do that makes him liable. Duty to take care is the duty to avoid doing or omitting to do
anything, the doing or omitting to do which may have as its reasonable and probable
consequence injury to others, and the duty is owed to those to whom injury may reasonably
and probably be anticipated if the duty is not observed.2
Lord Macmillan explained the standard of foresight of a reasonable man in Glasgow
Corporation v. Muir3 as follows:
The standard of foresight of the reasonable man is, in one sense, an impersonal test.
It eliminates the personal equation and is independent of the idiosyncrasies of the
particular person whose conduct is in question. Some persons are by nature unduly
timorous and imagine every path beset with lions. Others, of more robust
temperament, fail to foresee or nonchalantly disregard even the most obvious
dangers. The reasonable man is presumed to be free both from apprehension and
from over confidence, but there is a sense in which the standard of care of the
reasonable man involves in its application a subjective element.
2 Bourhill v.Young, (1943) A.C 92
3 (1943) A.C. 448.
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It is still left to the judge to decide what, in the circumstances of the particular case, the
reasonable man would have had in contemplation and what accordingly, the party sought to
be made liable ought to have foreseen. Here, there is room of diversity of viewsWhat to
one judge may seem far-fetched to another both natural and probable.
In Booker v. Wenborn4, the defendant boarded a train which had just started moving but kept
the door of carriage open. The door open outside, and created a danger to those standing on
the platform. The plaintiff, a porter, who was standing on the edge of the platform was hit by
the door and injured. It was held that the defendant was liable because a person boarding a
moving train owed a duty of care to a person standing near it on the platform.
In S. Dhanaveni v. State of Tamil Nadu5, the deceased slipped into a pit filled with rain
water in the night. He caught hold of nearby electric pole to avert a fall. Due to leakage of
electricity in the pole, he was electrocuted. The respondent, who maintained the electric pole
was considered negligent and was held liable for the death of the deceased.
In another case named Rural transport Service v. Bezlum Bibi6, the conductor of an
overloaded bus invited the passengers to travel on the roof of the bus. On the way, the bus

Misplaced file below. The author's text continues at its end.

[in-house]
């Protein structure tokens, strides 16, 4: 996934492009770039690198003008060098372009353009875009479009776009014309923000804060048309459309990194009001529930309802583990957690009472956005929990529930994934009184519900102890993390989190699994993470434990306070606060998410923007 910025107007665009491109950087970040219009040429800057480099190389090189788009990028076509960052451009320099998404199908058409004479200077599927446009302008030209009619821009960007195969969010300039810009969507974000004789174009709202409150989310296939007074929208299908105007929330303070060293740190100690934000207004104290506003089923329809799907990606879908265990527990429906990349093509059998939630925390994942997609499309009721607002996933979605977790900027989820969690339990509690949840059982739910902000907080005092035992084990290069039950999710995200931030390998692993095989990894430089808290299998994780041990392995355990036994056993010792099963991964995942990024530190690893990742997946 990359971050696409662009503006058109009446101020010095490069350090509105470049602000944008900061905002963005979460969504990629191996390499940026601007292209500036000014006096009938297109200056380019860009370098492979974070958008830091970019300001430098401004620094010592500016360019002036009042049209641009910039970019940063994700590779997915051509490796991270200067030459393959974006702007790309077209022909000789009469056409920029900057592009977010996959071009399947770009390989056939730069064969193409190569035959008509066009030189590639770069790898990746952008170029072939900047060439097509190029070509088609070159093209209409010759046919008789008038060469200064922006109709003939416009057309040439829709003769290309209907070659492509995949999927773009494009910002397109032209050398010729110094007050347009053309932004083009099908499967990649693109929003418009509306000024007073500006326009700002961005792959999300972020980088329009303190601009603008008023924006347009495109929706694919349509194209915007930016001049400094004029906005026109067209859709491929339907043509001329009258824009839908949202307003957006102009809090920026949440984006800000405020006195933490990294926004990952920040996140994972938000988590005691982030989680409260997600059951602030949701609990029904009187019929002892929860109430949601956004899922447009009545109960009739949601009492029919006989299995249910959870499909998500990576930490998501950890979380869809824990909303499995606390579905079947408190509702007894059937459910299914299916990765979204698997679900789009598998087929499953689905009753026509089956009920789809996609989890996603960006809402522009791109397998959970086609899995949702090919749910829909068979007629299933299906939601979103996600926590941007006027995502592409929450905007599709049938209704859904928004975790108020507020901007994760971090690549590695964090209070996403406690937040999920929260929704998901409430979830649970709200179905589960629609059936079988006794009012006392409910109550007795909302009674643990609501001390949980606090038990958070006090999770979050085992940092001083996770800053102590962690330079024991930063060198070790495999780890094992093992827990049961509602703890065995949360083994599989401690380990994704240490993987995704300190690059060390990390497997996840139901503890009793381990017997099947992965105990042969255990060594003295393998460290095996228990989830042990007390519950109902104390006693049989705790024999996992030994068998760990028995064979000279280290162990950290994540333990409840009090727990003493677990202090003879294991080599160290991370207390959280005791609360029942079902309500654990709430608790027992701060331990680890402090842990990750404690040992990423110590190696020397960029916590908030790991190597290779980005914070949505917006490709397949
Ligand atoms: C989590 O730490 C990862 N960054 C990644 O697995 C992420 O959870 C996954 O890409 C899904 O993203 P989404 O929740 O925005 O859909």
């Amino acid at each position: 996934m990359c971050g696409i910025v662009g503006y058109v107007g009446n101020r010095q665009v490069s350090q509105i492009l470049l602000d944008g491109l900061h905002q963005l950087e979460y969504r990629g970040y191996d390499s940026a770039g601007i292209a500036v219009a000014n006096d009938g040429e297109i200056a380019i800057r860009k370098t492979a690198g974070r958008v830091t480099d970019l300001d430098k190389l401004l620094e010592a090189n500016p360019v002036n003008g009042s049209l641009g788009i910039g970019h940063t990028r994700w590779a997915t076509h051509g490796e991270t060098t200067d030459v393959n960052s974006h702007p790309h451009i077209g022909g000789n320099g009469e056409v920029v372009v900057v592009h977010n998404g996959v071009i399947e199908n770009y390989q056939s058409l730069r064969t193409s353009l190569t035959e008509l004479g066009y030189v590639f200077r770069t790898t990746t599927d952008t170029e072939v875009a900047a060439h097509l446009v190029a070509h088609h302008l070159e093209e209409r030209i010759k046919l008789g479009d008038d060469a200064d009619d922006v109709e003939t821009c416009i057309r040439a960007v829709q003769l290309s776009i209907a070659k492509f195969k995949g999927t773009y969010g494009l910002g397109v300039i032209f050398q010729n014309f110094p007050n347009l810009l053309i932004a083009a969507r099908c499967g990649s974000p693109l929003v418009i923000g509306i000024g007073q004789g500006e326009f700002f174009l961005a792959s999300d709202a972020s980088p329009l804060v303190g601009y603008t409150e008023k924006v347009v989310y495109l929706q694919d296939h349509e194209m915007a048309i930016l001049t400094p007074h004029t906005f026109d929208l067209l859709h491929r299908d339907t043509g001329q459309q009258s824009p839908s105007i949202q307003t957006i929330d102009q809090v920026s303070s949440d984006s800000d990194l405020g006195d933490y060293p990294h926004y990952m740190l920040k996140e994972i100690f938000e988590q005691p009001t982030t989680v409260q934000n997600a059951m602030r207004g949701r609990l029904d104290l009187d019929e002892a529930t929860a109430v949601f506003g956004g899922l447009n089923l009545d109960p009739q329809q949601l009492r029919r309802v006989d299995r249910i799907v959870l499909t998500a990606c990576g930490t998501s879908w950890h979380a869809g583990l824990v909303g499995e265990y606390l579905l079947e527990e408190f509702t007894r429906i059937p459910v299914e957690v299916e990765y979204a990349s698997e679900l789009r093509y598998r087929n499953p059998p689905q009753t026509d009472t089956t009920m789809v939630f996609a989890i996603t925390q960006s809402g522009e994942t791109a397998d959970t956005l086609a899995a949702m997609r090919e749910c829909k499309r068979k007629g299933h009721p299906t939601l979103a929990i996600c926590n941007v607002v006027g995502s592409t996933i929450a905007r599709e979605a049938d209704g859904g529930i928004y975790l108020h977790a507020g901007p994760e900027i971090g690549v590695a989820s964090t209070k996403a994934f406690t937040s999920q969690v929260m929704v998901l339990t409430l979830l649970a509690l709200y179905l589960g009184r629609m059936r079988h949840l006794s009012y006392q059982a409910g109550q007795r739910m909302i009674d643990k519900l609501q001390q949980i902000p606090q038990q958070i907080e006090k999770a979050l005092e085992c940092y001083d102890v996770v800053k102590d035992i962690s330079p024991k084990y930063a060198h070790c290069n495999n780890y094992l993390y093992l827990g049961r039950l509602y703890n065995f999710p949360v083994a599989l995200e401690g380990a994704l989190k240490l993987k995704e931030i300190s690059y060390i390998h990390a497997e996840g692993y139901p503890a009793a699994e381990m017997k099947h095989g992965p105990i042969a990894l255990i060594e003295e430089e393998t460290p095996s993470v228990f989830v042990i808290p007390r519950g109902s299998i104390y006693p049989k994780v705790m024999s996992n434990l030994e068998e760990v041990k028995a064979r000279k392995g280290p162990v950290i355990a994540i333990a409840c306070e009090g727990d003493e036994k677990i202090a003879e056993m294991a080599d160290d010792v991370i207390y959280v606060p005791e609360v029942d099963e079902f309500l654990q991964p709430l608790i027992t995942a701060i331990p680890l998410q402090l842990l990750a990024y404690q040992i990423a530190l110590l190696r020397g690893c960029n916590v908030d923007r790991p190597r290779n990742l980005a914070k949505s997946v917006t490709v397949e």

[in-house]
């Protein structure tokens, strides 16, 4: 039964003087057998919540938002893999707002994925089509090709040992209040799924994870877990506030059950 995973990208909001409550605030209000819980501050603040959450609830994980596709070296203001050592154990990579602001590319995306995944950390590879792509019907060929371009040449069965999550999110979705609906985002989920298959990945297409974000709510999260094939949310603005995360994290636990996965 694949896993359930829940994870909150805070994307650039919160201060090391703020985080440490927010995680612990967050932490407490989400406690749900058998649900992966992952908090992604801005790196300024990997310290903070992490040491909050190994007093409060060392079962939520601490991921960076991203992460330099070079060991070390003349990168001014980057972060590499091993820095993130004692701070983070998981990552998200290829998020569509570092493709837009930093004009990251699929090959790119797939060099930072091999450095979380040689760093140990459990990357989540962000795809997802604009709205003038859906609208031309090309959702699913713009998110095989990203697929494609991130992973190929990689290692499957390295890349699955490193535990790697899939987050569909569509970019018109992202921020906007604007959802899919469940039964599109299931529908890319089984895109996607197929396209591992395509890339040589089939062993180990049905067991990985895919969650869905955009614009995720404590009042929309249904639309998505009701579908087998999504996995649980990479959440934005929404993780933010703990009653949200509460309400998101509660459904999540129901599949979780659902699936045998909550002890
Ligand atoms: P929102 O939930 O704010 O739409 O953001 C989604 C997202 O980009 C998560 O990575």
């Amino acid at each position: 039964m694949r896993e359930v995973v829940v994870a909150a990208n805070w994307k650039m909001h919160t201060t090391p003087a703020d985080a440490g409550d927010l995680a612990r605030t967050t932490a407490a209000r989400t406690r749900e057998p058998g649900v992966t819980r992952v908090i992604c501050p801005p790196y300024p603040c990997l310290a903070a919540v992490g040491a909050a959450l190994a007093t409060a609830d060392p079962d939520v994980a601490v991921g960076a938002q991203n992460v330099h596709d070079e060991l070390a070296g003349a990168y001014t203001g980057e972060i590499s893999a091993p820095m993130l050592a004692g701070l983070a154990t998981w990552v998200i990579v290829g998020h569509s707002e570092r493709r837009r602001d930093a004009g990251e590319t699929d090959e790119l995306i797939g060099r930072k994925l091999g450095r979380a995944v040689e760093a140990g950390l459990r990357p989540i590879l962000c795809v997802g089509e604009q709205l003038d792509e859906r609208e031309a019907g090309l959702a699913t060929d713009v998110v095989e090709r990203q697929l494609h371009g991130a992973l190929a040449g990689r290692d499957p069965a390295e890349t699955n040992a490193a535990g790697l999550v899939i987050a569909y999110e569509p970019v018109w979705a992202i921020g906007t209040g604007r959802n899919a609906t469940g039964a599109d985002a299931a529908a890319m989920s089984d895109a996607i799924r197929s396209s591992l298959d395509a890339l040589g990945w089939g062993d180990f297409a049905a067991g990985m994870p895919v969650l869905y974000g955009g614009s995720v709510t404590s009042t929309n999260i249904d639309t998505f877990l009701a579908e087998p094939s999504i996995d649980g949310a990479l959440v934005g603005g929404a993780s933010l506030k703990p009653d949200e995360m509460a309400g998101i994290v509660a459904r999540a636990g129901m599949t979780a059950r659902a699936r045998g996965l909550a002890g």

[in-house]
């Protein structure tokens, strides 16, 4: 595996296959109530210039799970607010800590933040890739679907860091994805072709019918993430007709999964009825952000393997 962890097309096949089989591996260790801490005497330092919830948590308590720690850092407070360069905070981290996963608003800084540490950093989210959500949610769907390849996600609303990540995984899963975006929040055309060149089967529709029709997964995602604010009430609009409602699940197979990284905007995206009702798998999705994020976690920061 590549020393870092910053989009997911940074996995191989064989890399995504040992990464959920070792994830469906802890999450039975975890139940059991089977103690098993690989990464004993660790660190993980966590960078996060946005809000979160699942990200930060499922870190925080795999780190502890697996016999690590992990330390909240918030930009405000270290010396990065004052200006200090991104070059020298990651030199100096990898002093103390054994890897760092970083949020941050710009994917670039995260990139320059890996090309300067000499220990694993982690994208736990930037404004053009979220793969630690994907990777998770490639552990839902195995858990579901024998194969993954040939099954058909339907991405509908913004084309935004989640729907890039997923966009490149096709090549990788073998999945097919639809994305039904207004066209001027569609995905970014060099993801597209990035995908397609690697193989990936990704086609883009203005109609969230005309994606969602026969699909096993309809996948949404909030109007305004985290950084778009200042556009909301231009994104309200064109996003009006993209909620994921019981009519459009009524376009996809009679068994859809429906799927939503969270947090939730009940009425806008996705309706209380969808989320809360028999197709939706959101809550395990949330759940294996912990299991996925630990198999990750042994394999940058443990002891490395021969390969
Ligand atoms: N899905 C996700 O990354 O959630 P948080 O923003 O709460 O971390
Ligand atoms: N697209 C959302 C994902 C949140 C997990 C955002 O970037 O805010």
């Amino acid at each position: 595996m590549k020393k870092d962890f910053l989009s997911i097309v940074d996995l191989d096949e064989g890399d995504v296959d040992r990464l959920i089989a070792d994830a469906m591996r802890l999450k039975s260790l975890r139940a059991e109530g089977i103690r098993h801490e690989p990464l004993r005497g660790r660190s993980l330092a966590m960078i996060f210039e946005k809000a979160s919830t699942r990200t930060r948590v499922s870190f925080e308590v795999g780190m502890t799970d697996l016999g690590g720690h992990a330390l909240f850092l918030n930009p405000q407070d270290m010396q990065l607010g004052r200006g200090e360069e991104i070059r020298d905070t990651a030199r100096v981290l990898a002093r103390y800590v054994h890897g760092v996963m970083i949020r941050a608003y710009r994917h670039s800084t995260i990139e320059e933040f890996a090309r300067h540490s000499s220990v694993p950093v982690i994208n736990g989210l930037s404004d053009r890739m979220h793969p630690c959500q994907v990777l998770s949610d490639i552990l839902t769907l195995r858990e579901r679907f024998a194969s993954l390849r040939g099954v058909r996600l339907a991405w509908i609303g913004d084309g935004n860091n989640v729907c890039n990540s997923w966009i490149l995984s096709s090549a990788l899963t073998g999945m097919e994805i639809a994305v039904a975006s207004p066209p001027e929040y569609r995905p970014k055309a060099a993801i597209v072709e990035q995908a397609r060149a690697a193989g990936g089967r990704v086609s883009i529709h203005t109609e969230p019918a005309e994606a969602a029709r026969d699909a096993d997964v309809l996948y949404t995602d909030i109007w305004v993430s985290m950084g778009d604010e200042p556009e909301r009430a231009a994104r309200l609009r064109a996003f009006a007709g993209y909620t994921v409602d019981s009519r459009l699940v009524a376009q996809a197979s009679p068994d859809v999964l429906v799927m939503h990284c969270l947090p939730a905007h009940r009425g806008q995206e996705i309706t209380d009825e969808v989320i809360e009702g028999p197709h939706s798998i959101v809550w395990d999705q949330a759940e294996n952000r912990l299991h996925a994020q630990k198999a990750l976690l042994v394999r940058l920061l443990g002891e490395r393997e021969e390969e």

swerved on the right side to overtake a cart. One of the passengers on the roof of the bus,
Tahir Seikh, was struck by an overhanging branch of a tree. He fell down and received
multiple injuries on the head, chest etc. and as a consequence thereof he died. In an action by
Bezlum Bibi, the mother of the deceased, it was held that there was negligence on the part of
both the driver and conductor of the bus, and the defendant was held liable for the same. In
this case it was observed that inviting passengers to travel precariously on the top of an
overcrowded bus is itself a rash and negligent act and that part when passengers were being
made to travel on the roof, a greater amount of care and caution on the part of the driver was
called for so that his leaving the metallic track by swerving on the right so close to a tree
with over hanging branch for overtaking a cart while in speed is also a rash and negligent act.
In another case named Ishwar Devi v. Union of India7 it was held negligent to start a bus
before passengers get into it.
4 (1962) 1 All E.R.431
5 A.I.R. 1997 Mad.257
6 A.I.R. 1980 Cal 165
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In Makbool Ahmed v. Bhura Lal8 also it was held that the driver and the conductor owe a
duty of care towards passengers.
In Muncipal Corporation of Delhi v. Subhagwanti9 a clock tower situated in the heart of the
city, i.e. Chandini Chowk, Delhi collapsed causing the death of a number of persons. The
structure was 80 years old whereas its normal life was 40-45 years. The Municipal
Corporation of Delhi, which was having control of the structure had obviously failed to get
the periodical check up and the necessary repairs done. The defendant corporation was,
therefore, held liable to pay compensation for the consequences of the collapse of the
In Mata Prasad v. Union of India1011 the gates of a railway crossing were open. While the
driver of truck tried to cross the railway line, the truck was hit by an incoming train. It was
held that when the gates of the level crossing were open, the driver of the truck could assume
that there was no danger in crossing the railway track. There was negligence on the part of
the railway administration and they were, therefore held liable.
In case of Orissa Road Transport Co. Ltd. v. Umakant Singh 11, the bus driver was held
liable for the death of two passengers as he tried to cross the level crossing but could not do
so due to mechanical defect in the truck. There was enough time to cross the level crossing
and he was aware of the mechanical defect. Thus, he was held negligent.
No liability when injury not foreseeable:
No liability can be levied on the defendant if it can be proved that he, in any reasonable
circumstances, could not foresee the injury. The following cases will make this point clear:

7 A.I.R. 1969 Del 183

8 A.I.R. 1986 Raj 176
9 A.I.R. 1966 S.C. 1750
10 A.I.R. 1978 All, 303
11 ACJ 133
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In Cates v. Mongini Brothers12, the plaintiff, a lady visitor to a restaurant was injured by the
falling of ceiling fan on her. The reason for the falling of the fan was a latent defect in the
mental suspension rod of the fan. The defect could not have been discovered by a reasonable
man. In an action against defendant who were running the restaurant, it was held that since
the harm was not foreseeable, they were not negligent and therefore were not liable for the
lady plaintiff.